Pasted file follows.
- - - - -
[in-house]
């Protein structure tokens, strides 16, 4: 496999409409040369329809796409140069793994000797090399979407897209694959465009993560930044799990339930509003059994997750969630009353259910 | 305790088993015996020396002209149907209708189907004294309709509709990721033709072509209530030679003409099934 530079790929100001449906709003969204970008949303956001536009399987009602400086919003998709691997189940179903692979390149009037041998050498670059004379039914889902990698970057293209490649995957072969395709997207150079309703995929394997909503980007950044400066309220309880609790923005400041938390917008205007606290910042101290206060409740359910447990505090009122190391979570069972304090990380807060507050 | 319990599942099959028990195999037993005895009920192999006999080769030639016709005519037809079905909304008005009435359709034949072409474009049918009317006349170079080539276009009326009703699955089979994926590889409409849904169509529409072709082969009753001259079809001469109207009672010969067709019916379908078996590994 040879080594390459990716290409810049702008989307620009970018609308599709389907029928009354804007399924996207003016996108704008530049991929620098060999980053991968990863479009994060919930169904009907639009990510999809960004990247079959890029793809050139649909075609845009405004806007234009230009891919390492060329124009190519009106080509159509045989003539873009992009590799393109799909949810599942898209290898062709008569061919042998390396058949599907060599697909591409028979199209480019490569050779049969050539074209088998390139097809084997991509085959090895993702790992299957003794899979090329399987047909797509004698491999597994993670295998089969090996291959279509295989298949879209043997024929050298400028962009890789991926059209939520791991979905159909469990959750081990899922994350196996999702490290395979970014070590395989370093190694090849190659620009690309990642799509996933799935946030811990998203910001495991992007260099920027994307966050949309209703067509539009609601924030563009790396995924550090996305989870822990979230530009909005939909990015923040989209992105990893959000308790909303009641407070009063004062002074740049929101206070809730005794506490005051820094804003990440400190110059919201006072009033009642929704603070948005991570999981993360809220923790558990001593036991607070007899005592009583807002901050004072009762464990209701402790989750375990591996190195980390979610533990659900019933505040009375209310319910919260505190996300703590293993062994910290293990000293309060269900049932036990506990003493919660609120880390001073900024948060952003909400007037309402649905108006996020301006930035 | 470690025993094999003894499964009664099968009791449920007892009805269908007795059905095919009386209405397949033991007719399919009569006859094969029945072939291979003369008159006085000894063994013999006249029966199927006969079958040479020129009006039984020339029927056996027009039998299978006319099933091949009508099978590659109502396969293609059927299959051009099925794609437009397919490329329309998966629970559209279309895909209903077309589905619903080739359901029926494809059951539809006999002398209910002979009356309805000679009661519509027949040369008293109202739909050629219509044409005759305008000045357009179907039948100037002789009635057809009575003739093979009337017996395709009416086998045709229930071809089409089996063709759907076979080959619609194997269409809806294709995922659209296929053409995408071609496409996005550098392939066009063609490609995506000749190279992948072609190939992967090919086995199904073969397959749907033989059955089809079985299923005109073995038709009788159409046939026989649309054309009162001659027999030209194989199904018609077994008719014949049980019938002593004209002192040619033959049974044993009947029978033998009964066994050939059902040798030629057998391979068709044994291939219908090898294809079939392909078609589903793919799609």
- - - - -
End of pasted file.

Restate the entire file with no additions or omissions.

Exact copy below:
[in-house]
């Protein structure tokens, strides 16, 4: 496999409409040369329809796409140069793994000797090399979407897209694959465009993560930044799990339930509003059994997750969630009353259910 | 305790088993015996020396002209149907209708189907004294309709509709990721033709072509209530030679003409099934 530079790929100001449906709003969204970008949303956001536009399987009602400086919003998709691997189940179903692979390149009037041998050498670059004379039914889902990698970057293209490649995957072969395709997207150079309703995929394997909503980007950044400066309220309880609790923005400041938390917008205007606290910042101290206060409740359910447990505090009122190391979570069972304090990380807060507050 | 319990599942099959028990195999037993005895009920192999006999080769030639016709005519037809079905909304008005009435359709034949072409474009049918009317006349170079080539276009009326009703699955089979994926590889409409849904169509529409072709082969009753001259079809001469109207009672010969067709019916379908078996590994 040879080594390459990716290409810049702008989307620009970018609308599709389907029928009354804007399924996207003016996108704008530049991929620098060999980053991968990863479009994060919930169904009907639009990510999809960004990247079959890029793809050139649909075609845009405004806007234009230009891919390492060329124009190519009106080509159509045989003539873009992009590799393109799909949810599942898209290898062709008569061919042998390396058949599907060599697909591409028979199209480019490569050779049969050539074209088998390139097809084997991509085959090895993702790992299957003794899979090329399987047909797509004698491999597994993670295998089969090996291959279509295989298949879209043997024929050298400028962009890789991926059209939520791991979905159909469990959750081990899922994350196996999702490290395979970014070590395989370093190694090849190659620009690309990642799509996933799935946030811990998203910001495991992007260099920027994307966050949309209703067509539009609601924030563009790396995924550090996305989870822990979230530009909005939909990015923040989209992105990893959000308790909303009641407070009063004062002074740049929101206070809730005794506490005051820094804003990440400190110059919201006072009033009642929704603070948005991570999981993360809220923790558990001593036991607070007899005592009583807002901050004072009762464990209701402790989750375990591996190195980390979610533990659900019933505040009375209310319910919260505190996300703590293993062994910290293990000293309060269900049932036990506990003493919660609120880390001073900024948060952003909400007037309402649905108006996020301006930035 | 470690025993094999003894499964009664099968009791449920007892009805269908007795059905095919009386209405397949033991007719399919009569006859094969029945072939291979003369008159006085000894063994013999006249029966199927006969079958040479020129009006039984020339029927056996027009039998299978006319099933091949009508099978590659109502396969293609059927299959051009099925794609437009397919490329329309998966629970559209279309895909209903077309589905619903080739359901029926494809059951539809006999002398209910002979009356309805000679009661519509027949040369008293109202739909050629219509044409005759305008000045357009179907039948100037002789009635057809009575003739093979009337017996395709009416086998045709229930071809089409089996063709759907076979080959619609194997269409809806294709995922659209296929053409995408071609496409996005550098392939066009063609490609995506000749190279992948072609190939992967090919086995199904073969397959749907033989059955089809079985299923005109073995038709009788159409046939026989649309054309009162001659027999030209194989199904018609077994008719014949049980019938002593004209002192040619033959049974044993009947029978033998009964066994050939059902040798030629057998391979068709044994291939219908090898294809079939392909078609589903793919799609």